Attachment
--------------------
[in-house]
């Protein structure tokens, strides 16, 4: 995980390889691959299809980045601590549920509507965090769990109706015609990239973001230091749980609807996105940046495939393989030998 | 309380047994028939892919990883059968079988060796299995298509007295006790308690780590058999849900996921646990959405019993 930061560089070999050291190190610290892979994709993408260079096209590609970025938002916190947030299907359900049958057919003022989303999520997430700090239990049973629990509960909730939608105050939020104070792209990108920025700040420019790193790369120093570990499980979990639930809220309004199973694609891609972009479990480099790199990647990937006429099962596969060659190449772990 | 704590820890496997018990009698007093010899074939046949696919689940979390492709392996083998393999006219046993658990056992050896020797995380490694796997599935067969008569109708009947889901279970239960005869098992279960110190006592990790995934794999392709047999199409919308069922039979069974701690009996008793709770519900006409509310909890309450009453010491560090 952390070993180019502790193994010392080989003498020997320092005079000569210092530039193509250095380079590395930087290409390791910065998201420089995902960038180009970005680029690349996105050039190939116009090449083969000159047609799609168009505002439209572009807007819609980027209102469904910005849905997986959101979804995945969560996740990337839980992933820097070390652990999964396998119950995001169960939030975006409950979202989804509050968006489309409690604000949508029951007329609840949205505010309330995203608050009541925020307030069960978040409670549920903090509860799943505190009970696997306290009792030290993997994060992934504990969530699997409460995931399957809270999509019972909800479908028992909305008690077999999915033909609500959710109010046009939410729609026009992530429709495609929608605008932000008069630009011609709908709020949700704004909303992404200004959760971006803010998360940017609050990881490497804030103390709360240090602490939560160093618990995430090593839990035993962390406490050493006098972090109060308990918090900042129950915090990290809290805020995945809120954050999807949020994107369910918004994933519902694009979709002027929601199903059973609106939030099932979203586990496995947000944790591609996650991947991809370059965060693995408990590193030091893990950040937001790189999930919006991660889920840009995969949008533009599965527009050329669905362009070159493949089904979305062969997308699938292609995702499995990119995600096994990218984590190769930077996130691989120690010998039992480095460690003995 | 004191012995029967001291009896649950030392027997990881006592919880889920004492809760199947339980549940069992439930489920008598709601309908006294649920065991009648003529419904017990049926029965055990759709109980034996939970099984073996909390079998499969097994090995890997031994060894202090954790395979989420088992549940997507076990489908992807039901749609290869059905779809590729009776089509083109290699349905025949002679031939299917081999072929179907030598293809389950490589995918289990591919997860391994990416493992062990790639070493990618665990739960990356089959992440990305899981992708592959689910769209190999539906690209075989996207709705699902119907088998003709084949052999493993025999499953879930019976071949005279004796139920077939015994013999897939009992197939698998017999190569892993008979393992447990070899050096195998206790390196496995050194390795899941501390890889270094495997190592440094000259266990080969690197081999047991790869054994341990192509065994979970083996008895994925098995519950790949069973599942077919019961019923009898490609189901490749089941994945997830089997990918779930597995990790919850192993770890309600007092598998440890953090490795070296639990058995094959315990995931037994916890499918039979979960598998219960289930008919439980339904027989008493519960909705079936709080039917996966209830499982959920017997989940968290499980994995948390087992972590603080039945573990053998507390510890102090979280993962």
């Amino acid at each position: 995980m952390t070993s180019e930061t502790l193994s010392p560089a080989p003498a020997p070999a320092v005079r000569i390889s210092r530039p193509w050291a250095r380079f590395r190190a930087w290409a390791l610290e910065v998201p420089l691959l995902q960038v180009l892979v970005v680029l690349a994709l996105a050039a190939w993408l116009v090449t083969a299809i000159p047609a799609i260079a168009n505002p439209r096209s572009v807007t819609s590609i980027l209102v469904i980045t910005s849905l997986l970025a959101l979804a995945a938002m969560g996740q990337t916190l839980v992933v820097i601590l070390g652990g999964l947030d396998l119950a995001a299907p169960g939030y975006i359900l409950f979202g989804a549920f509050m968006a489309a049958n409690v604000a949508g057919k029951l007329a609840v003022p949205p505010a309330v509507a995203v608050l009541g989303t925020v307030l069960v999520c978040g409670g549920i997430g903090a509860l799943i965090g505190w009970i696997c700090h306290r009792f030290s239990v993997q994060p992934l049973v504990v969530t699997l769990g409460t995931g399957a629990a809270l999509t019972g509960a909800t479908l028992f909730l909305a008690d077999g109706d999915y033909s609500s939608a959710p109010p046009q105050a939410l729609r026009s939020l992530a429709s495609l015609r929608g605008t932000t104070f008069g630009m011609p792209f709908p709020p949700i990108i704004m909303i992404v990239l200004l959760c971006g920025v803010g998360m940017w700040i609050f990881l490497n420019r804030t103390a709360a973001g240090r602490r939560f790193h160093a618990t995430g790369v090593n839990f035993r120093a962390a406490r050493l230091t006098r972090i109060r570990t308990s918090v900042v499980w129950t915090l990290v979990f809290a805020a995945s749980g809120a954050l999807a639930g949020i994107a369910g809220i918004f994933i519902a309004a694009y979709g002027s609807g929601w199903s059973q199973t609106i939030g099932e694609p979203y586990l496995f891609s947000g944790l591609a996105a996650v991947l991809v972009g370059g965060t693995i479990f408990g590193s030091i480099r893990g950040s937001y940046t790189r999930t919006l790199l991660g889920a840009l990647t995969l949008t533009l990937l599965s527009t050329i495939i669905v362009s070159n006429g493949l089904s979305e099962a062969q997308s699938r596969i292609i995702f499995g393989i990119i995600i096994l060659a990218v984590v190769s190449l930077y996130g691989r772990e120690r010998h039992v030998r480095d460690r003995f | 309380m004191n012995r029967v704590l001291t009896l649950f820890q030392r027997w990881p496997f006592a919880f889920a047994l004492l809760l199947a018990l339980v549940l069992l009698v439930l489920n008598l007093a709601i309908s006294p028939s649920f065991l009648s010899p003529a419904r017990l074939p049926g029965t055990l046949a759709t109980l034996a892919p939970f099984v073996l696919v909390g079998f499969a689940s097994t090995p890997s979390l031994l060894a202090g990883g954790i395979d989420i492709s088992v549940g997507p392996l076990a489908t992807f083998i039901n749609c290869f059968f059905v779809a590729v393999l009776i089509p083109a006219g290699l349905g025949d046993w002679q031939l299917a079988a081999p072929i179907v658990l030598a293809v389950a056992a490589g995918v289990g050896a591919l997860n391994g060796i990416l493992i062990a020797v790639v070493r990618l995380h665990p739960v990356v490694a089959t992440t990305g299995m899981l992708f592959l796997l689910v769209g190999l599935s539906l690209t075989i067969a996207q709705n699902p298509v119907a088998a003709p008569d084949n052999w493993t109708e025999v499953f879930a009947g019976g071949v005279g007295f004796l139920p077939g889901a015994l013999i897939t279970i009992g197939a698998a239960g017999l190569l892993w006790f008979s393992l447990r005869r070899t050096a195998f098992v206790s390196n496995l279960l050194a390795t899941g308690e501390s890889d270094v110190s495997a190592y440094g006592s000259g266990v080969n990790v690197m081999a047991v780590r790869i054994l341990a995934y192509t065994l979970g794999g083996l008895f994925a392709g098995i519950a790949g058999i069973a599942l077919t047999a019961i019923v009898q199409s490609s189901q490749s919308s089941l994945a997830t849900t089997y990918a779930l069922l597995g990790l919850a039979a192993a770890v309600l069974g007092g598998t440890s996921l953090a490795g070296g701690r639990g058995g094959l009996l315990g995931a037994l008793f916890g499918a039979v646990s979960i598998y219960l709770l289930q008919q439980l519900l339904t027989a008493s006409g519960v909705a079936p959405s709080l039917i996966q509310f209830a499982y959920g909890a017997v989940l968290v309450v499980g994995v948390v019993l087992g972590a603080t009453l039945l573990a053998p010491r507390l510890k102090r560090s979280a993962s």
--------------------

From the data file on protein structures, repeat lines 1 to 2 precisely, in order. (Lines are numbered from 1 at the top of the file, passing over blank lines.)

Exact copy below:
[in-house]
């Protein structure tokens, strides 16, 4: 995980390889691959299809980045601590549920509507965090769990109706015609990239973001230091749980609807996105940046495939393989030998 | 309380047994028939892919990883059968079988060796299995298509007295006790308690780590058999849900996921646990959405019993 930061560089070999050291190190610290892979994709993408260079096209590609970025938002916190947030299907359900049958057919003022989303999520997430700090239990049973629990509960909730939608105050939020104070792209990108920025700040420019790193790369120093570990499980979990639930809220309004199973694609891609972009479990480099790199990647990937006429099962596969060659190449772990 | 704590820890496997018990009698007093010899074939046949696919689940979390492709392996083998393999006219046993658990056992050896020797995380490694796997599935067969008569109708009947889901279970239960005869098992279960110190006592990790995934794999392709047999199409919308069922039979069974701690009996008793709770519900006409509310909890309450009453010491560090 952390070993180019502790193994010392080989003498020997320092005079000569210092530039193509250095380079590395930087290409390791910065998201420089995902960038180009970005680029690349996105050039190939116009090449083969000159047609799609168009505002439209572009807007819609980027209102469904910005849905997986959101979804995945969560996740990337839980992933820097070390652990999964396998119950995001169960939030975006409950979202989804509050968006489309409690604000949508029951007329609840949205505010309330995203608050009541925020307030069960978040409670549920903090509860799943505190009970696997306290009792030290993997994060992934504990969530699997409460995931399957809270999509019972909800479908028992909305008690077999999915033909609500959710109010046009939410729609026009992530429709495609929608605008932000008069630009011609709908709020949700704004909303992404200004959760971006803010998360940017609050990881490497804030103390709360240090602490939560160093618990995430090593839990035993962390406490050493006098972090109060308990918090900042129950915090990290809290805020995945809120954050999807949020994107369910918004994933519902694009979709002027929601199903059973609106939030099932979203586990496995947000944790591609996650991947991809370059965060693995408990590193030091893990950040937001790189999930919006991660889920840009995969949008533009599965527009050329669905362009070159493949089904979305062969997308699938292609995702499995990119995600096994990218984590190769930077996130691989120690010998039992480095460690003995 | 004191012995029967001291009896649950030392027997990881006592919880889920004492809760199947339980549940069992439930489920008598709601309908006294649920065991009648003529419904017990049926029965055990759709109980034996939970099984073996909390079998499969097994090995890997031994060894202090954790395979989420088992549940997507076990489908992807039901749609290869059905779809590729009776089509083109290699349905025949002679031939299917081999072929179907030598293809389950490589995918289990591919997860391994990416493992062990790639070493990618665990739960990356089959992440990305899981992708592959689910769209190999539906690209075989996207709705699902119907088998003709084949052999493993025999499953879930019976071949005279004796139920077939015994013999897939009992197939698998017999190569892993008979393992447990070899050096195998206790390196496995050194390795899941501390890889270094495997190592440094000259266990080969690197081999047991790869054994341990192509065994979970083996008895994925098995519950790949069973599942077919019961019923009898490609189901490749089941994945997830089997990918779930597995990790919850192993770890309600007092598998440890953090490795070296639990058995094959315990995931037994916890499918039979979960598998219960289930008919439980339904027989008493519960909705079936709080039917996966209830499982959920017997989940968290499980994995948390087992972590603080039945573990053998507390510890102090979280993962």